Wednesday, February 25, 2015

Undisclosed HIV+ and aggravated assault

On February 23, in United States v. Gutierrez (the seventh decision of the September 2014 Term), the U.S. Court of Appeals for the Armed Forces unanimously overturned a conviction for aggravated assault where the accused failed to alert sex partners that he was HIV+:
An aggravated assault includes the element that the assault was committed with “a dangerous weapon or other means or force likely to produce death or grievous bodily harm.” Article 128(b)(1), UCMJ. Applying a plain English definition of “likely,” as well as this Court’s precedent regarding aggravated assault outside the context of HIV, testimony that the means used to commit the assault had a 1–in-500 chance of producing death or grievous bodily harm is not legally sufficient to meet the element of “likely to produce death or grievous bodily harm.” Id. As a result, we reverse Appellant’s conviction for aggravated assault, and affirm the lesser included offense (LIO) of assault consummated by battery.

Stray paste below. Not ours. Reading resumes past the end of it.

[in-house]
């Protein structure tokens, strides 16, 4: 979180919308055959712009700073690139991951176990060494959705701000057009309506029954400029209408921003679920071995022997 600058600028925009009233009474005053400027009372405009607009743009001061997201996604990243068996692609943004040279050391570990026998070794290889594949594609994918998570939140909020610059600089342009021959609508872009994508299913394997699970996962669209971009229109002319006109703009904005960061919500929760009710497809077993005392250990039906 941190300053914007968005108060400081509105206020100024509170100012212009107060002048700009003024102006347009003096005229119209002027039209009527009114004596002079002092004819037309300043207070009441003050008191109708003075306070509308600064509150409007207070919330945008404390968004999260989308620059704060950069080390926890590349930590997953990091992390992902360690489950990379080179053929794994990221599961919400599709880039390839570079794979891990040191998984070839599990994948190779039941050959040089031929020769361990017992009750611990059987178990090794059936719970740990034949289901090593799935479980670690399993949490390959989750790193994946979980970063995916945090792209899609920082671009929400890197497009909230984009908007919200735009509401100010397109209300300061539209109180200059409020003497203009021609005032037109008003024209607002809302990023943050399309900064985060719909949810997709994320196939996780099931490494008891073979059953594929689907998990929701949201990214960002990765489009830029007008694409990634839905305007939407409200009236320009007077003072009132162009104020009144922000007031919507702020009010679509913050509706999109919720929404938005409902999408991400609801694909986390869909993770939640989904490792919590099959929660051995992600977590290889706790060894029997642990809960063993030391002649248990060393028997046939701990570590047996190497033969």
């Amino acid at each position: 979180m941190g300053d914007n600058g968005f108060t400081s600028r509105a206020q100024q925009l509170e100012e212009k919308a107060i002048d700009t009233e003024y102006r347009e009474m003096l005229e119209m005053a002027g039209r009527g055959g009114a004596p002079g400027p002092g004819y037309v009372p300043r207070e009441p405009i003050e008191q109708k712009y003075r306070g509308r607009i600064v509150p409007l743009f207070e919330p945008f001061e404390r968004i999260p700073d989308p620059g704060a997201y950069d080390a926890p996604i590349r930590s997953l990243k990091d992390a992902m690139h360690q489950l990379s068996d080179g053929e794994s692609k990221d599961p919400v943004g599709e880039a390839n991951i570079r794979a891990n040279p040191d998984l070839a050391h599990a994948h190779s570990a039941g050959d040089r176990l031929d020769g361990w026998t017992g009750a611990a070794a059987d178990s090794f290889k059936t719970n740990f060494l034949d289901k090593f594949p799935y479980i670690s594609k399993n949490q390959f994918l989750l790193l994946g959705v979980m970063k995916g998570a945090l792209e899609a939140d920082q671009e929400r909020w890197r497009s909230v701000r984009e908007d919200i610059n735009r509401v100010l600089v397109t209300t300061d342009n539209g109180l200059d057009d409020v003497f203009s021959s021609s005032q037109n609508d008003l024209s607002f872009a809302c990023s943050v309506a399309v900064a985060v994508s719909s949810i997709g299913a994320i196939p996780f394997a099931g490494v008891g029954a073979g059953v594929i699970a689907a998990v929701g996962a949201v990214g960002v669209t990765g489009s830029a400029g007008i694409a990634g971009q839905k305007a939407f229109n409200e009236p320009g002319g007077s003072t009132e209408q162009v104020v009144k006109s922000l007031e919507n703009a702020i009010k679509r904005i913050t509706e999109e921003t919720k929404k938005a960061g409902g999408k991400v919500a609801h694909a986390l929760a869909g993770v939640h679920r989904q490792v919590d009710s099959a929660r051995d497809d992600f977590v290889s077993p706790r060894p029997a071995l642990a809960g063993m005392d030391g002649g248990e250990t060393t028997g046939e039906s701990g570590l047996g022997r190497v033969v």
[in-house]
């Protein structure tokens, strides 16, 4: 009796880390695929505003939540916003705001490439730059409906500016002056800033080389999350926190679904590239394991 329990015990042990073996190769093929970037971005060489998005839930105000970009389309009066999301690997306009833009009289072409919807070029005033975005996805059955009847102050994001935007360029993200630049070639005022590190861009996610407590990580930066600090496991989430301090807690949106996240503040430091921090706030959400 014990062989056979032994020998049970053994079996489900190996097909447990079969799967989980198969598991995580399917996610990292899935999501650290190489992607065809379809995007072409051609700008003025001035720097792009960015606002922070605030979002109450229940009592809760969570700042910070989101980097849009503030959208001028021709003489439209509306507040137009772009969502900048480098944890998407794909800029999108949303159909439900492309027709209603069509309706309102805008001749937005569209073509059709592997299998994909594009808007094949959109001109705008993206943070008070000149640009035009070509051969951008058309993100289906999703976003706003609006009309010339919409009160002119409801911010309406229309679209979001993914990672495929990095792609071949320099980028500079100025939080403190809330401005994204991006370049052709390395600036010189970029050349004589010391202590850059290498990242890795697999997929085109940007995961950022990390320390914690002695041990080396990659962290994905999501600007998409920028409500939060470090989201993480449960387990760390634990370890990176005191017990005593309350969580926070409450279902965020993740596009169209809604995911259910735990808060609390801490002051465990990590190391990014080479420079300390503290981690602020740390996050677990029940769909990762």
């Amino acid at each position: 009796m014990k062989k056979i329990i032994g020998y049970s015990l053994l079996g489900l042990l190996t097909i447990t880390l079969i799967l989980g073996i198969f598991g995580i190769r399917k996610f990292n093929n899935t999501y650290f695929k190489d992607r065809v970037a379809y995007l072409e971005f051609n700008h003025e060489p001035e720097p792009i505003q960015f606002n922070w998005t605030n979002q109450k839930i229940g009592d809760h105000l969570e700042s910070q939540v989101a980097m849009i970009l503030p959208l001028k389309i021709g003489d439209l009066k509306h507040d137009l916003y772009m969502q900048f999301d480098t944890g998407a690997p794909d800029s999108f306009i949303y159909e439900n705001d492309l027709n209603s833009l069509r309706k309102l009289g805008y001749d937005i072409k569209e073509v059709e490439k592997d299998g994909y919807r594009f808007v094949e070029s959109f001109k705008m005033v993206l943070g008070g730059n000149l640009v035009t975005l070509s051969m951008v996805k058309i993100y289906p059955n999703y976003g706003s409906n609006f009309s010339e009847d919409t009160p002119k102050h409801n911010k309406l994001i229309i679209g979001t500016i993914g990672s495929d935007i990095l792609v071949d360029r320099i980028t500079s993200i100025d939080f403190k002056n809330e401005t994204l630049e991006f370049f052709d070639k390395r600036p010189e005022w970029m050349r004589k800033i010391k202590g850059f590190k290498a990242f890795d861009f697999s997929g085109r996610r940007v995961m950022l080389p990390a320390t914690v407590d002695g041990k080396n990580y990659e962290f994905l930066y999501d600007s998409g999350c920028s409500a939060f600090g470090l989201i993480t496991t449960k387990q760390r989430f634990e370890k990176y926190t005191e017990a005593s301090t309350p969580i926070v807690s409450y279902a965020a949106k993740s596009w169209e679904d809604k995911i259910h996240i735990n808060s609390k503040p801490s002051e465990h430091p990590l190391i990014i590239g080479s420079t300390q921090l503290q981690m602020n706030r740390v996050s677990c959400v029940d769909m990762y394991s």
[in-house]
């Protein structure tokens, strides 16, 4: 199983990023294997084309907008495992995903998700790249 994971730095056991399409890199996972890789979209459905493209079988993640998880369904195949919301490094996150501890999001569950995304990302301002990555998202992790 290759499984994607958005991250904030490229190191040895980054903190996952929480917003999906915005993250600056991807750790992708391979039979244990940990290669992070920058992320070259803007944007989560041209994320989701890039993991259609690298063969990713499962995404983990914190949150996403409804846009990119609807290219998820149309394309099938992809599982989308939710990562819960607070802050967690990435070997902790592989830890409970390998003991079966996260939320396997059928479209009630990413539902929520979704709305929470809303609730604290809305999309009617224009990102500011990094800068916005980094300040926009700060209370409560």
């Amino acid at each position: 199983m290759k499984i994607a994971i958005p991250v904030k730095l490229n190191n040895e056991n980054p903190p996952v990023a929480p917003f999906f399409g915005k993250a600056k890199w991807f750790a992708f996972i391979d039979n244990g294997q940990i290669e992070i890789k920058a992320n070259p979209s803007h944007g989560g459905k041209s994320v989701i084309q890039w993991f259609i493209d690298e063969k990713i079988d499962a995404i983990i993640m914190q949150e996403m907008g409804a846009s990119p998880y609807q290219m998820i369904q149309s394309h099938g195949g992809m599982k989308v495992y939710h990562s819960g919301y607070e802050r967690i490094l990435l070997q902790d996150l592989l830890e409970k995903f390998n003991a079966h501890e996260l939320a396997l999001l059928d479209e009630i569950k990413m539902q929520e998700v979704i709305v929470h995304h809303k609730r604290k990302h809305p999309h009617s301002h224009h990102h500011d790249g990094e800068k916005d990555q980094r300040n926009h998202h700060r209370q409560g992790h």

Along the way, the court expressly overruled two of its own precedents and cited a decision of the Supreme Court of Canada: "R. v. Cuerrier, [1998] 2 S.C.R. 371, 372 (Can.) (“Without disclosure of HIV status there cannot be a true consent.”)." Reference to foreign law in the court's case law is exceedingly rare. Zach Spilman's analysis of the decision can be found here, on CAAFlog.

Query: How often has CAAF overruled its own precedent? Please post a comment (real names, please) if you know of examples (extra credit for an exhaustive list).

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